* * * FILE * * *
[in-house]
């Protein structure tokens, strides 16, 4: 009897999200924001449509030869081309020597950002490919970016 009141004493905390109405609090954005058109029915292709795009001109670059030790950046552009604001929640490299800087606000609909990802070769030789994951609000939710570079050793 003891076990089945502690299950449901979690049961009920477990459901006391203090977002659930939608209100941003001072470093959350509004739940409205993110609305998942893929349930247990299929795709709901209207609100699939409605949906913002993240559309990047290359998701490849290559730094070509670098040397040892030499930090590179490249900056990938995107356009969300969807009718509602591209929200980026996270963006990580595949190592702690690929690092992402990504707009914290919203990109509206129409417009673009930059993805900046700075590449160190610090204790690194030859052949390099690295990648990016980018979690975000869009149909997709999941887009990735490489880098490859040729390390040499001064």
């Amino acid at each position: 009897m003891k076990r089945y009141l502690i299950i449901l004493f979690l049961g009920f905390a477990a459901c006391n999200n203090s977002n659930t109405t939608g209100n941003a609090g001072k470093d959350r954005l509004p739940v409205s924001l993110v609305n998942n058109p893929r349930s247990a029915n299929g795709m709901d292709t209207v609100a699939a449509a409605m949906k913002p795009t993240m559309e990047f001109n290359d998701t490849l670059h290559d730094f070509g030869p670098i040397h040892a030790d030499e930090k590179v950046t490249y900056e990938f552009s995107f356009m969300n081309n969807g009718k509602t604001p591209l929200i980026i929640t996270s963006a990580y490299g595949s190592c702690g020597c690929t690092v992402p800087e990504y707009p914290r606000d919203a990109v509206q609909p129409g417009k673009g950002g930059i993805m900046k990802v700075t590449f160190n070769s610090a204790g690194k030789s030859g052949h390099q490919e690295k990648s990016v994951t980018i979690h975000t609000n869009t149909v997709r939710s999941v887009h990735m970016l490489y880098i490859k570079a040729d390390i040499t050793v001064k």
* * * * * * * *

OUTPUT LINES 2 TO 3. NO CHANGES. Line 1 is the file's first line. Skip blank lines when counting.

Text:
């Protein structure tokens, strides 16, 4: 009897999200924001449509030869081309020597950002490919970016 009141004493905390109405609090954005058109029915292709795009001109670059030790950046552009604001929640490299800087606000609909990802070769030789994951609000939710570079050793 003891076990089945502690299950449901979690049961009920477990459901006391203090977002659930939608209100941003001072470093959350509004739940409205993110609305998942893929349930247990299929795709709901209207609100699939409605949906913002993240559309990047290359998701490849290559730094070509670098040397040892030499930090590179490249900056990938995107356009969300969807009718509602591209929200980026996270963006990580595949190592702690690929690092992402990504707009914290919203990109509206129409417009673009930059993805900046700075590449160190610090204790690194030859052949390099690295990648990016980018979690975000869009149909997709999941887009990735490489880098490859040729390390040499001064």
């Amino acid at each position: 009897m003891k076990r089945y009141l502690i299950i449901l004493f979690l049961g009920f905390a477990a459901c006391n999200n203090s977002n659930t109405t939608g209100n941003a609090g001072k470093d959350r954005l509004p739940v409205s924001l993110v609305n998942n058109p893929r349930s247990a029915n299929g795709m709901d292709t209207v609100a699939a449509a409605m949906k913002p795009t993240m559309e990047f001109n290359d998701t490849l670059h290559d730094f070509g030869p670098i040397h040892a030790d030499e930090k590179v950046t490249y900056e990938f552009s995107f356009m969300n081309n969807g009718k509602t604001p591209l929200i980026i929640t996270s963006a990580y490299g595949s190592c702690g020597c690929t690092v992402p800087e990504y707009p914290r606000d919203a990109v509206q609909p129409g417009k673009g950002g930059i993805m900046k990802v700075t590449f160190n070769s610090a204790g690194k030789s030859g052949h390099q490919e690295k990648s990016v994951t980018i979690h975000t609000n869009t149909v997709r939710s999941v887009h990735m970016l490489y880098i490859k570079a040729d390390i040499t050793v001064k």